International flights have been cancelled as a volcanic ash cloud from Chile heads towards New Zealand.
Qantas cancelled transtasman services from the South Island today and Air New Zealand warned of changes to flight paths.
The cloud reached New Zealand a week after the Cordon Caulle volcano in Southern Chile erupted, sending plumes of ash more than 15,000m into the sky.
The ash caught a ride to our shores on a powerful band of wind known as the Roaring Forties, that has carried it east since the eruptions began.
Last night the ash had reached the western tip of the South Island, treating Southlanders to a deep-red sunset.
The Civil Aviation Authority expected it to reach skies above the rest of the country before daybreak today.
The cloud was circulating above 6100m, meaning most planes could avoid danger by flying lower than normal.
“A 737 will usually operate at about 23,000ft (7000m) so they will be able to fly but they will use more gas,” meteorologist Peter Lechner said.
Air New Zealand confirmed it would adjust routes and altitudes but did not foresee delays or cancellations.
However, Qantas last night cancelled several flights for today, including QF45 from Sydney to Christchurch, QF46 from Christchurch to Sydney, QF121 from Sydney to Queenstown and QF122 from Queenstown to Sydney.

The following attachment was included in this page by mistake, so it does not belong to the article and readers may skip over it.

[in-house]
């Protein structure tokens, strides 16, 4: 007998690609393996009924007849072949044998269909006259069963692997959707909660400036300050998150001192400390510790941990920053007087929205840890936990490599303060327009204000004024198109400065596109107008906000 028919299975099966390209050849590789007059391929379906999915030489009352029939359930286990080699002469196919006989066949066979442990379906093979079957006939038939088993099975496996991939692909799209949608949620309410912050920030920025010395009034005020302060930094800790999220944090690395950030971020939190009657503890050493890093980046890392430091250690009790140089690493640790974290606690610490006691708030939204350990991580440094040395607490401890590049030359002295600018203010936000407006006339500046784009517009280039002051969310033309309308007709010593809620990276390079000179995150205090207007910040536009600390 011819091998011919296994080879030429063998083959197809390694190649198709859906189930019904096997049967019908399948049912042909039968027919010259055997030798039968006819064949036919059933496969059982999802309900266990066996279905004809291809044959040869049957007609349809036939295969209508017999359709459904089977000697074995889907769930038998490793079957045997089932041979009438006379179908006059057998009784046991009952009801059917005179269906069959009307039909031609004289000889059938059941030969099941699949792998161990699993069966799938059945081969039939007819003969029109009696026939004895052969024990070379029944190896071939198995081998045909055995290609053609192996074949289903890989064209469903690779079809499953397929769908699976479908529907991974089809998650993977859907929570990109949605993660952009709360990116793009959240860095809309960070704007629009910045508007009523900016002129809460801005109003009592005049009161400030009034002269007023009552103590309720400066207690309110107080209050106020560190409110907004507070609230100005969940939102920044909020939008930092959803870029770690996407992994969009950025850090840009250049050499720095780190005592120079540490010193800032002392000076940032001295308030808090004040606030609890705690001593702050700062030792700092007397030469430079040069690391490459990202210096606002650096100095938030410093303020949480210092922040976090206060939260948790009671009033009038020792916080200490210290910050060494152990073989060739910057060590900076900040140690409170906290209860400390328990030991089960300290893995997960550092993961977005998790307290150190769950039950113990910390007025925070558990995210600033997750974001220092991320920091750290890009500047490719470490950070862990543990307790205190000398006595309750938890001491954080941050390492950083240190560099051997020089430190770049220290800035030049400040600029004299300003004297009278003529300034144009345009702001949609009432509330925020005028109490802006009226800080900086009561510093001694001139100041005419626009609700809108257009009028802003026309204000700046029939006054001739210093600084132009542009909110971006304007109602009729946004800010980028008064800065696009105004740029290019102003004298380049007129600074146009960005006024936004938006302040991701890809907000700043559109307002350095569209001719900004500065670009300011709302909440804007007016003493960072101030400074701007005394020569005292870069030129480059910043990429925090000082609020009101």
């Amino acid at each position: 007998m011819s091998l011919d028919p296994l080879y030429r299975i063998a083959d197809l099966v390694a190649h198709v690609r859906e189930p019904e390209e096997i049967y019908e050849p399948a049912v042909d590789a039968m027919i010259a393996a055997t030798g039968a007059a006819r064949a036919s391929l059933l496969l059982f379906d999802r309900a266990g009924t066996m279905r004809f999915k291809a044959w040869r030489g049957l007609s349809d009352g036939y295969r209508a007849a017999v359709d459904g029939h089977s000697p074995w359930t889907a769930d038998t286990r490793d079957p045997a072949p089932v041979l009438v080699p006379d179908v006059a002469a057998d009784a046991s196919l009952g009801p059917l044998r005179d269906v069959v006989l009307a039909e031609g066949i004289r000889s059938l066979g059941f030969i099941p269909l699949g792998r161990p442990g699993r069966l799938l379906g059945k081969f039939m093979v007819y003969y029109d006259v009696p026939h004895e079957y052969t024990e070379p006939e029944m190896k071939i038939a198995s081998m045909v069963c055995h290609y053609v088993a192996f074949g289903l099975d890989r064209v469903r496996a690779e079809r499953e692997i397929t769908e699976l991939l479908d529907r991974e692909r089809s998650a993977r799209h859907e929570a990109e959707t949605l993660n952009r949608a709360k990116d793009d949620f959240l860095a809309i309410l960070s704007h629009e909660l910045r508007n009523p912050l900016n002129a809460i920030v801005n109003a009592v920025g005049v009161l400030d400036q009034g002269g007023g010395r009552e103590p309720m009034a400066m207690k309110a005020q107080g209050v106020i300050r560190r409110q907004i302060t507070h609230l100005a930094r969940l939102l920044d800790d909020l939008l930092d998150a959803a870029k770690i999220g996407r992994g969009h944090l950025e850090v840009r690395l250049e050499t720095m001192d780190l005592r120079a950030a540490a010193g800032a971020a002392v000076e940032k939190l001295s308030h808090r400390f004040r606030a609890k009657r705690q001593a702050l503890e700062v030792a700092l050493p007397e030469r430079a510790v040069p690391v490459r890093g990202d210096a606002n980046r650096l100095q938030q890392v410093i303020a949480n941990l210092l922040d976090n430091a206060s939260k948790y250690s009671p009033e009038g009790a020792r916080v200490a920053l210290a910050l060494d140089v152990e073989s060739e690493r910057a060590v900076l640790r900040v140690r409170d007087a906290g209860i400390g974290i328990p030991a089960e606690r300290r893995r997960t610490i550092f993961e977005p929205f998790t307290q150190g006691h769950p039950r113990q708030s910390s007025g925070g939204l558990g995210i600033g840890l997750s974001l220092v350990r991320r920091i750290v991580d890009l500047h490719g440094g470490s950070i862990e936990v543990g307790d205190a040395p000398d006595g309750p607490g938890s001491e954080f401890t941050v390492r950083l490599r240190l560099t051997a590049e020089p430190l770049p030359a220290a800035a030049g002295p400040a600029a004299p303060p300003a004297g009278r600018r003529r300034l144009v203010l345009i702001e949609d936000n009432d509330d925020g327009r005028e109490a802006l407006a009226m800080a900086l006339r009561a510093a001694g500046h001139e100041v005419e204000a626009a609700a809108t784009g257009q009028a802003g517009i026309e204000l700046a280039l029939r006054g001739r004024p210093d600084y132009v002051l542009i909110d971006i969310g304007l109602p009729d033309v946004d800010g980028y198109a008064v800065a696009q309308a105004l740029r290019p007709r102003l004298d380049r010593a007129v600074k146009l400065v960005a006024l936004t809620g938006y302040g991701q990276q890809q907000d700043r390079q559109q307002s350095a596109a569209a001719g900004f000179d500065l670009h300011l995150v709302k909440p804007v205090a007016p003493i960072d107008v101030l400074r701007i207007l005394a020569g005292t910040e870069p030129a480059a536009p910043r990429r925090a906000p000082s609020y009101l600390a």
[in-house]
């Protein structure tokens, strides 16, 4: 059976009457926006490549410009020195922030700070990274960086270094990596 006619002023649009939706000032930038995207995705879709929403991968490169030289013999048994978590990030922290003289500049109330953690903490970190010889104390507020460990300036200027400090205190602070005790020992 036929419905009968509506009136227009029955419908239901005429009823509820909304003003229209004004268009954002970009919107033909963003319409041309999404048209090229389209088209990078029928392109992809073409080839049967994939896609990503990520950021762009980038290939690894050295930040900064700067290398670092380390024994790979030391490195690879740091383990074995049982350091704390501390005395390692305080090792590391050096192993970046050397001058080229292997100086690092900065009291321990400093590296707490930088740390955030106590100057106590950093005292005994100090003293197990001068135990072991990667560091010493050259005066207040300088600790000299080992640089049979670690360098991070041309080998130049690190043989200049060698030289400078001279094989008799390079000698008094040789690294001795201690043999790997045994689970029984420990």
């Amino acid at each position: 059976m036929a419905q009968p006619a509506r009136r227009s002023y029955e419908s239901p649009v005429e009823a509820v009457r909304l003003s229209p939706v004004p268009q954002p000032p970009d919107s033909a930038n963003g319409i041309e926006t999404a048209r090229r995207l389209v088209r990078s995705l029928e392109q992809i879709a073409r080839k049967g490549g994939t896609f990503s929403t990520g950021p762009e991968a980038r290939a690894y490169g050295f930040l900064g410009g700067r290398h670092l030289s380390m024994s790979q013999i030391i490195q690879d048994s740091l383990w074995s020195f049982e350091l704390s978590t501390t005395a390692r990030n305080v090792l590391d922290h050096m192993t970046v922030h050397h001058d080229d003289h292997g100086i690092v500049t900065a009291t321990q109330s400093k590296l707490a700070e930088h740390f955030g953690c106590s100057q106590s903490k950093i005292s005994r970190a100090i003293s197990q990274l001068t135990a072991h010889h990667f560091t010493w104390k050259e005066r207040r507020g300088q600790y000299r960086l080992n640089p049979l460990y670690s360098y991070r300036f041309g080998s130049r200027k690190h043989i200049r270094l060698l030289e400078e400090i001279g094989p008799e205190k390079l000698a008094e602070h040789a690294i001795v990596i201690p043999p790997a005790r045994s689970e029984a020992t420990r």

The MetService will track the volcanic ash plumes and provide warnings to the aviation industry here and overseas.
The CAA said flights on transtasman routes, over the South Island and to South America were likely to be most affected.
Unlike overseas bodies, the CAA does not have the power to ground planes.
“We put the information out there and it’s up to the airlines to decide what to do,” spokesman Bill Sommer said.
He was confident airlines would pay close attention to advice.
Aircraft Owners and Pilots Association vice-president Don Ryder said volcanic ash was dangerous to fly through because it could cause engines on larger aircraft to seize.
It was unlikely to affect visibility, he said.
Image / WeatherWatch.co.nz
– Herald On Sunday, additional reporting NZPA
on 12/06/2011 5:48am
A 737 usually operates at 37 to 41,000 feet not 23,000.
on 12/06/2011 4:14am
Hi, sounds like Qantas are just trying to save money.
Come on Qantas don’t be so tight.
on 12/06/2011 12:37am
Hi. I am trying to find websites showing satellite photos/images of the dust clouds. Do you know of any? Thanks. Regards Tony
on 12/06/2011 1:22am
Hi Tony – yes, very hard to find anything on it and so far we’ve had no reply from MetService on what to use.
Australia’s Bureau of Meteorology has this link – according to their website the dark green and red is ash (looks like frontal cloud). The faint green over Australia is not ash.
– Cheers, WeatherWatch Weekends